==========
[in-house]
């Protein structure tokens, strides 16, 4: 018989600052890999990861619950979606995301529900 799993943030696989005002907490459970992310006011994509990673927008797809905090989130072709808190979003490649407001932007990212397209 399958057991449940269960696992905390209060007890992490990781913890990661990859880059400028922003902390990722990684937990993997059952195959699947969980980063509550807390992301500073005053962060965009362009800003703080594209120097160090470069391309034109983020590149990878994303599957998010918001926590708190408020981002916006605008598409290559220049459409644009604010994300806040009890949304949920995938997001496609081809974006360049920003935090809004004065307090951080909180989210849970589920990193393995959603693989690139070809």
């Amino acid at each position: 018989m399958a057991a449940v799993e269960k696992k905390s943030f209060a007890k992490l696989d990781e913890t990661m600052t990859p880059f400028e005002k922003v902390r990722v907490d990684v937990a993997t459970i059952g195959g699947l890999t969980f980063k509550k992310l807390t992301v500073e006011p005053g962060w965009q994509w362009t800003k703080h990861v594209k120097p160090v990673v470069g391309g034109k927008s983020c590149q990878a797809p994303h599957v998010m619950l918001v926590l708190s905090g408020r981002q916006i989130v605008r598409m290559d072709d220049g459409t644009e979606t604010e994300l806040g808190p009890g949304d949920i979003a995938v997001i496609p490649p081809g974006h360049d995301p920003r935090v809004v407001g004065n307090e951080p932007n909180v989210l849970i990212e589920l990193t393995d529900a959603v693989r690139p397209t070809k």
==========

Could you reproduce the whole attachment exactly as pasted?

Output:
[in-house]
């Protein structure tokens, strides 16, 4: 018989600052890999990861619950979606995301529900 799993943030696989005002907490459970992310006011994509990673927008797809905090989130072709808190979003490649407001932007990212397209 399958057991449940269960696992905390209060007890992490990781913890990661990859880059400028922003902390990722990684937990993997059952195959699947969980980063509550807390992301500073005053962060965009362009800003703080594209120097160090470069391309034109983020590149990878994303599957998010918001926590708190408020981002916006605008598409290559220049459409644009604010994300806040009890949304949920995938997001496609081809974006360049920003935090809004004065307090951080909180989210849970589920990193393995959603693989690139070809």
């Amino acid at each position: 018989m399958a057991a449940v799993e269960k696992k905390s943030f209060a007890k992490l696989d990781e913890t990661m600052t990859p880059f400028e005002k922003v902390r990722v907490d990684v937990a993997t459970i059952g195959g699947l890999t969980f980063k509550k992310l807390t992301v500073e006011p005053g962060w965009q994509w362009t800003k703080h990861v594209k120097p160090v990673v470069g391309g034109k927008s983020c590149q990878a797809p994303h599957v998010m619950l918001v926590l708190s905090g408020r981002q916006i989130v605008r598409m290559d072709d220049g459409t644009e979606t604010e994300l806040g808190p009890g949304d949920i979003a995938v997001i496609p490649p081809g974006h360049d995301p920003r935090v809004v407001g004065n307090e951080p932007n909180v989210l849970i990212e589920l990193t393995d529900a959603v693989r690139p397209t070809k």